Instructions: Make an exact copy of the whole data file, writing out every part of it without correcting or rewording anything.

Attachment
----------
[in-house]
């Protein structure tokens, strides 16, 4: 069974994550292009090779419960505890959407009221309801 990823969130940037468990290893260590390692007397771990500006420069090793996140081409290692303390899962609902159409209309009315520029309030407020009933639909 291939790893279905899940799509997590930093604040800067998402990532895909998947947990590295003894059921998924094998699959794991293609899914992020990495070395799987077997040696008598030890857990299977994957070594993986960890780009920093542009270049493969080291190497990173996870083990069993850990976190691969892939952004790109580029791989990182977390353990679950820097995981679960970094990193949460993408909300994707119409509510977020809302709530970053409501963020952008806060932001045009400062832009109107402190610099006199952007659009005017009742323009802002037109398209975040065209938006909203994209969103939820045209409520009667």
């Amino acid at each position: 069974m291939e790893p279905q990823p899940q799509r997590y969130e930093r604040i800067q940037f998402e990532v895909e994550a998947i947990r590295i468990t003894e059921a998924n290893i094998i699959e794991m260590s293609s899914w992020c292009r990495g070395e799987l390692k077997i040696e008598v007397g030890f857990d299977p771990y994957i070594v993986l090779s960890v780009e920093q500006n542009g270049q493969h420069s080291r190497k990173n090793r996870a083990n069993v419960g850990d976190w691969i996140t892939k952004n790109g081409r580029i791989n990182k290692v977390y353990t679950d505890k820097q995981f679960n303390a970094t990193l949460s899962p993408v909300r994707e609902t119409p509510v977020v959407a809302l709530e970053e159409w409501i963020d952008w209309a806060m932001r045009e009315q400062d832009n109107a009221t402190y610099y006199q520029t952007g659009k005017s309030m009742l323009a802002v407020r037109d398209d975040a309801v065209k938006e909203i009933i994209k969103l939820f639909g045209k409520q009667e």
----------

[in-house]
């Protein structure tokens, strides 16, 4: 069974994550292009090779419960505890959407009221309801 990823969130940037468990290893260590390692007397771990500006420069090793996140081409290692303390899962609902159409209309009315520029309030407020009933639909 291939790893279905899940799509997590930093604040800067998402990532895909998947947990590295003894059921998924094998699959794991293609899914992020990495070395799987077997040696008598030890857990299977994957070594993986960890780009920093542009270049493969080291190497990173996870083990069993850990976190691969892939952004790109580029791989990182977390353990679950820097995981679960970094990193949460993408909300994707119409509510977020809302709530970053409501963020952008806060932001045009400062832009109107402190610099006199952007659009005017009742323009802002037109398209975040065209938006909203994209969103939820045209409520009667």
């Amino acid at each position: 069974m291939e790893p279905q990823p899940q799509r997590y969130e930093r604040i800067q940037f998402e990532v895909e994550a998947i947990r590295i468990t003894e059921a998924n290893i094998i699959e794991m260590s293609s899914w992020c292009r990495g070395e799987l390692k077997i040696e008598v007397g030890f857990d299977p771990y994957i070594v993986l090779s960890v780009e920093q500006n542009g270049q493969h420069s080291r190497k990173n090793r996870a083990n069993v419960g850990d976190w691969i996140t892939k952004n790109g081409r580029i791989n990182k290692v977390y353990t679950d505890k820097q995981f679960n303390a970094t990193l949460s899962p993408v909300r994707e609902t119409p509510v977020v959407a809302l709530e970053e159409w409501i963020d952008w209309a806060m932001r045009e009315q400062d832009n109107a009221t402190y610099y006199q520029t952007g659009k005017s309030m009742l323009a802002v407020r037109d398209d975040a309801v065209k938006e909203i009933i994209k969103l939820f639909g045209k409520q009667e």